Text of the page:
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3. Rules for Holy Living

1If then ye were raised together with Christ, seek the things that are above, where Christ is, seated on the right hand of God. 2Set your mind on the things that are above, not on the things that are upon the earth. 3For ye died, and your life is hid with Christ in God. 4When Christ, who is our life, shall be manifested, then shall ye also with him be manifested in glory. 5Put to death therefore your members which are upon the earth: fornication, uncleanness, passion, evil desire, and covetousness, which is idolatry; 6for which things' sake cometh the wrath of God upon the sons of disobedience: 7wherein ye also once walked, when ye lived in these things; 8but now do ye also put them all away: anger, wrath, malice, railing, shameful speaking out of your mouth: 9lie not one to another; seeing that ye have put off the old man with his doings, 10and have put on the new man, that is being renewed unto knowledge after the image of him that created him: 11where there cannot be Greek and Jew, circumcision and uncircumcision, barbarian, Scythian, bondman, freeman; but Christ is all, and in all. 12Put on therefore, as God's elect, holy and beloved, a heart of compassion, kindness, lowliness, meekness, longsuffering; 13forbearing one another, and forgiving each other, if any man have a complaint against any; even as the Lord forgave you, so also do ye: 14and above all these things put on love, which is the bond of perfectness. 15And let the peace of Christ rule in your hearts, to the which also ye were called in one body; and be ye thankful. 16Let the word of Christ dwell in you richly; in all wisdom teaching and admonishing one another with psalms and hymns and spiritual songs, singing with grace in your hearts unto God. 17And whatsoever ye do, in word or in deed, do all in the name of the Lord Jesus, giving thanks to God the Father through him. 18Wives, be in subjection to your husbands, as is fitting in the Lord. 19Husbands, love your wives, and be not bitter against them. 20Children, obey your parents in all things, for this is well-pleasing in the Lord. 21Fathers, provoke not your children, that they be not discouraged. 22Servants, obey in all things them that are your masters according to the flesh; not with eye-service, as men-pleasers, but in singleness of heart, fearing the Lord: 23whatsoever ye do, work heartily, as unto the Lord, and not unto men; 24knowing that from the Lord ye shall receive the recompense of the inheritance: ye serve the Lord Christ. 25For he that doeth wrong shall receive again for the wrong that he hath done: and there is no respect of persons.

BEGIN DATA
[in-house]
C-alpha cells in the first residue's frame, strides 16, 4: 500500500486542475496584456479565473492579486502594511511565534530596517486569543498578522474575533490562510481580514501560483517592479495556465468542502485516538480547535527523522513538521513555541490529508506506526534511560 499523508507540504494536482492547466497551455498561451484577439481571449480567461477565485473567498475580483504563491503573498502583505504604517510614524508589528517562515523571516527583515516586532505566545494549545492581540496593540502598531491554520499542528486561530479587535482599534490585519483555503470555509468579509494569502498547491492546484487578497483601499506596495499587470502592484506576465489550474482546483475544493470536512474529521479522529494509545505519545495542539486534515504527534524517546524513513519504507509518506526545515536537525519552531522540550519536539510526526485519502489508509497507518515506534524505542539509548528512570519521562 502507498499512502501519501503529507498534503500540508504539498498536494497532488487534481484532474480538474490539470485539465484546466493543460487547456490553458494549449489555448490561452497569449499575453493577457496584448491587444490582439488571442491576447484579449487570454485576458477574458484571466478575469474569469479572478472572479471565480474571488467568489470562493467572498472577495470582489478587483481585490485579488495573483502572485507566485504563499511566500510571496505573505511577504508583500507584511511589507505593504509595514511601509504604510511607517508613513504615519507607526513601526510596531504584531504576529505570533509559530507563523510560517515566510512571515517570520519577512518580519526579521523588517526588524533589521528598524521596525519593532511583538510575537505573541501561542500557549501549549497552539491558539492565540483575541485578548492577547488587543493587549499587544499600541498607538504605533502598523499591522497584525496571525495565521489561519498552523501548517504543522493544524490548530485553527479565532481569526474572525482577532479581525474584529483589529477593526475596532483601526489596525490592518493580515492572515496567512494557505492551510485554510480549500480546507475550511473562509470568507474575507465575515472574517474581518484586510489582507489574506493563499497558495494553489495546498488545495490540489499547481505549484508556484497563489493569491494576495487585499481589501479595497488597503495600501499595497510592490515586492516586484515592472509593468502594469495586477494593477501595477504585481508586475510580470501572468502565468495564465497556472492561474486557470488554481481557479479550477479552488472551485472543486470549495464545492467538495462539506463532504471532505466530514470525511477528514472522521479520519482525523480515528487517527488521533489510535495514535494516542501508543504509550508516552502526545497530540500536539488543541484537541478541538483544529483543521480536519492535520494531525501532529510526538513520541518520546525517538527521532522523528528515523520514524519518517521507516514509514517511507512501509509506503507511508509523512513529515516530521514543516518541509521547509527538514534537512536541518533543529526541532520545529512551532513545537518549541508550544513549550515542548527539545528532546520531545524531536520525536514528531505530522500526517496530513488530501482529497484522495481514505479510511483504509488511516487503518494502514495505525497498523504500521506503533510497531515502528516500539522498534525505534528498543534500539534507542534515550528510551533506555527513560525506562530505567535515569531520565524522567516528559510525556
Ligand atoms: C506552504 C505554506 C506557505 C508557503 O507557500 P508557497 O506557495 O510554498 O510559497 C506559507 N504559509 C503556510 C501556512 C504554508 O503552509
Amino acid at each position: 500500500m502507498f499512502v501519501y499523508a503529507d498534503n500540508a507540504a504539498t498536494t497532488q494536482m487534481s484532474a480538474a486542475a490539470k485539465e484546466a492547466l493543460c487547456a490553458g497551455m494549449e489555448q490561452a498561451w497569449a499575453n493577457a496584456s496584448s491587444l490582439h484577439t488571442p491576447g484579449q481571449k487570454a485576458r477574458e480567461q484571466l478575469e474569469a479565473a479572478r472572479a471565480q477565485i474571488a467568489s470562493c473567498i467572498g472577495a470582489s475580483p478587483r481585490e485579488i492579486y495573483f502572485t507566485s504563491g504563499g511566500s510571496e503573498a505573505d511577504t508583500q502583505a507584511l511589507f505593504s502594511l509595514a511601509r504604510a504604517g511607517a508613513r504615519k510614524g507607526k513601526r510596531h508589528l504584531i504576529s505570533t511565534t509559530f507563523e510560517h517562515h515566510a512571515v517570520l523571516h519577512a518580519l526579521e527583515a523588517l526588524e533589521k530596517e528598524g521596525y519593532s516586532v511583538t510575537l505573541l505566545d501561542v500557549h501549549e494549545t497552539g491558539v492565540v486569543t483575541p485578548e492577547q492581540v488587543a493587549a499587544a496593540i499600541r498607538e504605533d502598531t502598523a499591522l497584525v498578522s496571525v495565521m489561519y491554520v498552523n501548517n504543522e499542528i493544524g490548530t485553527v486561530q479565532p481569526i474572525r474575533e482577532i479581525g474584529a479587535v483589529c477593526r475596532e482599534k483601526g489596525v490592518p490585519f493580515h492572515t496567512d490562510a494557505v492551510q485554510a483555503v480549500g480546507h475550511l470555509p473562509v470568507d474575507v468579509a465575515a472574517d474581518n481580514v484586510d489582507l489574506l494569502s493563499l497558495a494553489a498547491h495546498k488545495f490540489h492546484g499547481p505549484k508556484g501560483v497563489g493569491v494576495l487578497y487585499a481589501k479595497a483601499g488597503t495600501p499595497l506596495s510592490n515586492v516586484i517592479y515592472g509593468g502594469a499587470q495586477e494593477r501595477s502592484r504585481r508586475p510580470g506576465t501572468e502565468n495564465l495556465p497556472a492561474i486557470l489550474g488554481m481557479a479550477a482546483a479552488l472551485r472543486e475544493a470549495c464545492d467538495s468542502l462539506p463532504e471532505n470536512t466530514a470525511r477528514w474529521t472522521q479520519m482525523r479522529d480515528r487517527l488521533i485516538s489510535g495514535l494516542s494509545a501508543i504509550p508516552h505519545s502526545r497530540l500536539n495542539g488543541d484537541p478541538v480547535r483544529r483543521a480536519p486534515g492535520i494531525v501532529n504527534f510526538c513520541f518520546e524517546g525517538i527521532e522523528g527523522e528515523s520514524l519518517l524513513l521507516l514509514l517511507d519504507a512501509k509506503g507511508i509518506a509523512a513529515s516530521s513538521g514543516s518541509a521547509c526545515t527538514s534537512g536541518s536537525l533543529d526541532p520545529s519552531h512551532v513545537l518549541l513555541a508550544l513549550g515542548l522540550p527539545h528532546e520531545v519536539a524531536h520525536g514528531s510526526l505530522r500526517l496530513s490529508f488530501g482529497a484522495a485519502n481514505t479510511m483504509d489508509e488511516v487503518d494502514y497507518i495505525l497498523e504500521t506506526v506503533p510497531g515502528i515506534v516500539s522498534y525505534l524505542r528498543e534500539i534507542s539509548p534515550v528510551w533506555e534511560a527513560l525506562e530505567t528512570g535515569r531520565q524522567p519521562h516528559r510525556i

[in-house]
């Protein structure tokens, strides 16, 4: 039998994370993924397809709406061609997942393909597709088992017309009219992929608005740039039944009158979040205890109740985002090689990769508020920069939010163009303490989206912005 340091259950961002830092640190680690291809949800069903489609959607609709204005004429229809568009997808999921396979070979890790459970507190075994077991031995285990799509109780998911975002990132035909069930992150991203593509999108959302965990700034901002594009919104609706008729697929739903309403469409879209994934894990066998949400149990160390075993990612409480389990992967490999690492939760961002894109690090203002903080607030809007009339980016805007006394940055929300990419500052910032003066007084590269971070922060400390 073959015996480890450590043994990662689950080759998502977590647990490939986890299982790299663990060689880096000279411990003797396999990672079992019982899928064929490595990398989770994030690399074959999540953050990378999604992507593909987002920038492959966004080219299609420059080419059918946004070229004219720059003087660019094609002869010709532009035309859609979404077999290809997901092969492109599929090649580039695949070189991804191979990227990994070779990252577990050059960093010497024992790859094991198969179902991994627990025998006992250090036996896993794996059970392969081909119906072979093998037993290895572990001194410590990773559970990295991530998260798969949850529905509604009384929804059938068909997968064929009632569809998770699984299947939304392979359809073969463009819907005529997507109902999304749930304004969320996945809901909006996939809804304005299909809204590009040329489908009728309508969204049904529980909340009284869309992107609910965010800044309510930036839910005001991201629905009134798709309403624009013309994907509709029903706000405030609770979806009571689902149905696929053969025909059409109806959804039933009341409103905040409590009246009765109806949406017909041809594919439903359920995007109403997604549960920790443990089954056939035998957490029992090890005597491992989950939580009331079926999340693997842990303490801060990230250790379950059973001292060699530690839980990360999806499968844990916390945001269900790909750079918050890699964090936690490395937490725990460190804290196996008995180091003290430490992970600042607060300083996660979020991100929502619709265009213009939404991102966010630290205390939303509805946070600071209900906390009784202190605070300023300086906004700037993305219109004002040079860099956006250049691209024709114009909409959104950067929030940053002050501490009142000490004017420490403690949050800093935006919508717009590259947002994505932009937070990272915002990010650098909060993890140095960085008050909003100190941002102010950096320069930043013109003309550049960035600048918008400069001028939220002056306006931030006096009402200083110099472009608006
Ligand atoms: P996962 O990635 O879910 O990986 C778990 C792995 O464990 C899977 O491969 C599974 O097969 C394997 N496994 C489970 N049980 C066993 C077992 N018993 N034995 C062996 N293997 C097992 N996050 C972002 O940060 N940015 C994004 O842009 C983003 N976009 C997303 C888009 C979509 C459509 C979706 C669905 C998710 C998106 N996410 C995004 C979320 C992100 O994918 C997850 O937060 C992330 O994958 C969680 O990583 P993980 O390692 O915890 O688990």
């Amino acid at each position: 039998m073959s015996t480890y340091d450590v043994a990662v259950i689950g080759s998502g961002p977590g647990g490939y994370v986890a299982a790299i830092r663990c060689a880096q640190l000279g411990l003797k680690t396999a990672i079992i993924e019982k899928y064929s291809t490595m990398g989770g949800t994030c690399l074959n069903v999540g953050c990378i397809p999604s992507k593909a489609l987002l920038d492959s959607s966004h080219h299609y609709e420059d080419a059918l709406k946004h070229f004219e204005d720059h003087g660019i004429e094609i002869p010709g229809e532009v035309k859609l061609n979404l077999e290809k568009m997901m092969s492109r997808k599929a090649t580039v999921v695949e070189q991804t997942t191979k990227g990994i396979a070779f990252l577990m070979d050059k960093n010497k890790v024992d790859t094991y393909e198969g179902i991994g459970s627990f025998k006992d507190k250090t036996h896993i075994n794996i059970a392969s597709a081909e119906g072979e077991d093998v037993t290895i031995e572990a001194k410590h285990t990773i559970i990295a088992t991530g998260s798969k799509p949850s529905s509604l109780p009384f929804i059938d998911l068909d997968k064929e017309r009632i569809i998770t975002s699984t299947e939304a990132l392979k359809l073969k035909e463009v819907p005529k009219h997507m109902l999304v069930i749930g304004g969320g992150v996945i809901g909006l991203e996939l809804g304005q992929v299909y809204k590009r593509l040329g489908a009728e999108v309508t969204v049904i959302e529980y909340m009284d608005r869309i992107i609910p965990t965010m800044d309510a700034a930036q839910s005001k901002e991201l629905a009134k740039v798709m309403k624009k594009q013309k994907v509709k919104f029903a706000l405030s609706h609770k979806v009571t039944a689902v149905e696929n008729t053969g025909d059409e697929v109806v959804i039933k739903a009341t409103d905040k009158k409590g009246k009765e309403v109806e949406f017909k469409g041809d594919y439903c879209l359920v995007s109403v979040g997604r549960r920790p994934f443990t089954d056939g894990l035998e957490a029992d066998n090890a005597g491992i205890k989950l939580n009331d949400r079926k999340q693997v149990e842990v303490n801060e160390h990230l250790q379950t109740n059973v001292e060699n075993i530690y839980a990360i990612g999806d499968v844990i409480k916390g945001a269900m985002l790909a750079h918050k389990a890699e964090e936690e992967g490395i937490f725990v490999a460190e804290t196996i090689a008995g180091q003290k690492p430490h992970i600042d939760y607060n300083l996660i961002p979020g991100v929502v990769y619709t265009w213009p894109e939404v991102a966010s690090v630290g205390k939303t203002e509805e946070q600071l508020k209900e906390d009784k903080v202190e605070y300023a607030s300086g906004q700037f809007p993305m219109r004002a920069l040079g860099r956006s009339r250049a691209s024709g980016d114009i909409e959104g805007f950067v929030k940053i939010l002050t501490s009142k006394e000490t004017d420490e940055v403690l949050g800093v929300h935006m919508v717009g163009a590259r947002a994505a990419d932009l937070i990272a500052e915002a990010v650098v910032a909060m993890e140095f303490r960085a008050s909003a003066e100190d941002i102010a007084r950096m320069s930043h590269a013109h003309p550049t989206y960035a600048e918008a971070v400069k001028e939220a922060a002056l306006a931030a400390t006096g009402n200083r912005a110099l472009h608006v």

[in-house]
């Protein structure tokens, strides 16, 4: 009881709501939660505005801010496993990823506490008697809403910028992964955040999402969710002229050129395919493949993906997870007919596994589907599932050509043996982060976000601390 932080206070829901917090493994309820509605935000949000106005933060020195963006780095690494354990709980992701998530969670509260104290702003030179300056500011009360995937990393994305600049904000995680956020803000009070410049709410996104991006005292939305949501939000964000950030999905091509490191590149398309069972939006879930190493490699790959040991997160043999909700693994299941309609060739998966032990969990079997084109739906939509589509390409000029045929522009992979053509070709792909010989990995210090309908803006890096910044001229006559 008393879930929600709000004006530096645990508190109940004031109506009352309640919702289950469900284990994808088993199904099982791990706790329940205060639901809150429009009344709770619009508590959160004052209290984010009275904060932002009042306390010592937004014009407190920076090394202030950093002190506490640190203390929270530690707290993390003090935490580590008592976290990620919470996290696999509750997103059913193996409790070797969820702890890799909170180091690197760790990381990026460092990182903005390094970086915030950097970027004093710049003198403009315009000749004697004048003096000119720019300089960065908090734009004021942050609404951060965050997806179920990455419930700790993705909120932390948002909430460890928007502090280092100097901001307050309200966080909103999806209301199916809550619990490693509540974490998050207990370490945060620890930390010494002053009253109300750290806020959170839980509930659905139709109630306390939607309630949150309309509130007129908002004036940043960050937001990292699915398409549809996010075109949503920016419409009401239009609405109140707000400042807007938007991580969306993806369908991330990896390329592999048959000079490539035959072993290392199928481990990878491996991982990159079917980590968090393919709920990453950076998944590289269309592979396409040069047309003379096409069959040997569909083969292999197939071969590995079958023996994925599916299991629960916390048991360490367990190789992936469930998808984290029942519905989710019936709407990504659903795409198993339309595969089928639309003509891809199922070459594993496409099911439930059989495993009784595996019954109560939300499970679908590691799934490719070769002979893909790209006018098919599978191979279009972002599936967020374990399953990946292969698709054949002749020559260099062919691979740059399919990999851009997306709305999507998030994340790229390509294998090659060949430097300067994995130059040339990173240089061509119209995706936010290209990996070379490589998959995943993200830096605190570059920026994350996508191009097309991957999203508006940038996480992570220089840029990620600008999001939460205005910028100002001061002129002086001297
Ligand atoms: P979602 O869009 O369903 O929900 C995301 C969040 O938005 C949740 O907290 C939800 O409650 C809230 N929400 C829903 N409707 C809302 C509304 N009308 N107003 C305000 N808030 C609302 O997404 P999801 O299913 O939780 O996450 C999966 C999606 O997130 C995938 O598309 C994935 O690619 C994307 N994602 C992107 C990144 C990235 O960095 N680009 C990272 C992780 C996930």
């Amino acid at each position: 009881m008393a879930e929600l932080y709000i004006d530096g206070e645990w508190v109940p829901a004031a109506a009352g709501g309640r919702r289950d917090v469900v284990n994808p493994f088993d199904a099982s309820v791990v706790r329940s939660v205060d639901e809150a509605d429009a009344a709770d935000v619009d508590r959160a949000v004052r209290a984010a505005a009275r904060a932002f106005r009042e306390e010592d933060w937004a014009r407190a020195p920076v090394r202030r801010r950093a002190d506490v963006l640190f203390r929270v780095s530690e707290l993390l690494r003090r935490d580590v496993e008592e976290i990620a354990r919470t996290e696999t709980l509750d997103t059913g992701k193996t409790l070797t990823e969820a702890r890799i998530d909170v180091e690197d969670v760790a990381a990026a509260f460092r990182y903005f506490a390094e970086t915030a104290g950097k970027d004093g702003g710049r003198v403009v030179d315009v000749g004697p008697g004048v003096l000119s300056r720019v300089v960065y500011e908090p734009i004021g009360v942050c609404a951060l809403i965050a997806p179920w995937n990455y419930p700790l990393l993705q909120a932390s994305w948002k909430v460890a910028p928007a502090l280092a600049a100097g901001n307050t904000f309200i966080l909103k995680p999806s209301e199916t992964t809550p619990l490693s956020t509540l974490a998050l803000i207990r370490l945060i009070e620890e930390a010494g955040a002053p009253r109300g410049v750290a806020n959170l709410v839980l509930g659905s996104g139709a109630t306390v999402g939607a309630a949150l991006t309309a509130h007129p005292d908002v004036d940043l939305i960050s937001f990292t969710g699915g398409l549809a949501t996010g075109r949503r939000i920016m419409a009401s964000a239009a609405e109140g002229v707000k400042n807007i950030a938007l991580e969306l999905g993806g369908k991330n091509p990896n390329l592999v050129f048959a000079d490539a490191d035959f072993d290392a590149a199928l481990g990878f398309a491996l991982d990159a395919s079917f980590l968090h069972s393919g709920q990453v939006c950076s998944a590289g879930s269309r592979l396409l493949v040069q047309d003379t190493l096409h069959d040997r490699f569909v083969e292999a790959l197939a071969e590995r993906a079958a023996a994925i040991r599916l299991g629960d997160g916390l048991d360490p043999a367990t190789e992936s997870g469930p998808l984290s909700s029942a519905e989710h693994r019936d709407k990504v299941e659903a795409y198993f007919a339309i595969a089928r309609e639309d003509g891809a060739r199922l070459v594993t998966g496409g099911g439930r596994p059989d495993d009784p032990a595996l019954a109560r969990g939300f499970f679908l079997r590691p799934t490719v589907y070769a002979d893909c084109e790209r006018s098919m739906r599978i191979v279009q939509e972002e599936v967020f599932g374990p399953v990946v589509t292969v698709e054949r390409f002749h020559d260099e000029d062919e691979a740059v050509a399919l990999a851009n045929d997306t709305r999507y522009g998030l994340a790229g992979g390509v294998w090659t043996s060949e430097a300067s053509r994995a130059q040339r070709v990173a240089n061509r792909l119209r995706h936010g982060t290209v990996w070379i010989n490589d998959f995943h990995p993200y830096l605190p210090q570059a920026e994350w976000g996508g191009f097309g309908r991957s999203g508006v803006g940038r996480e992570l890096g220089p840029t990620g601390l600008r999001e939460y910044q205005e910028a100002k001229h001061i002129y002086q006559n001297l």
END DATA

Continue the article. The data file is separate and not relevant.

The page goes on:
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14. On account of all these things. The rendering that has been given by others, “super omnia haec,” (above all these things,) instead of insuper, (over and above,) is, in my opinion, meagre. It would be more suitable to render it, Before all these things. I have chosen, however, the more ordinary signification of the word ἐπί. For as all the things that he has hitherto enumerated flow from love, he now on good grounds exhorts the Colossians to cherish love among themselves, for the sake of these things — that they may be merciful, gentle, ready to forgive, as though he had said, that they would be such only in the event of their having love. For where love is wanting, all these things are sought for in vain. That he may commend it the more, he calls it the bond of perfection, meaning by this, that the troop of all the virtues 444444     Virtutum omnium chorum. See Cic. 50:3, Offic. c. ult. — Ed. is comprehended under it. For this truly is the rule of our whole life, and of all our actions, so that everything that is not regulated according to it is faulty, whatever attractiveness it may otherwise possess. This is the reason why it is called here the bond of perfection; because there is nothing in our life that is well regulated if it be not directed towards it, but everything that we attempt is mere waste.

The Papists, however, act a ridiculous part in abusing this declaration, with the view of maintaining justification by works. “Love,” say they, “is the bond of perfection: now perfection is righteousness; therefore we are justified by love.” The answer is twofold; for Paul here is not reasoning as to the manner in which men are made perfect in the sight of God, but as to the manner in which they may live perfectly among themselves. For the genuine exposition of the passage is this — that other things will be in a desirable state as to our life, if love be exercised among us. When, however, we grant that love is righteousness, they groundlessly and childishly take occasion from this to maintain, that we are justified by love, for where will perfect love be found? We, however, do not say that men are justified by faith alone, on the ground that the observance of the law is not righteousness, but rather on this ground, that as we are all transgressors of the law, we are, in consequence of our being destitute of any righteousness of our own, constrained to borrow righteousness from Christ. There remains nothing, therefore, but the righteousness of faith, because perfect love is nowhere to be found.




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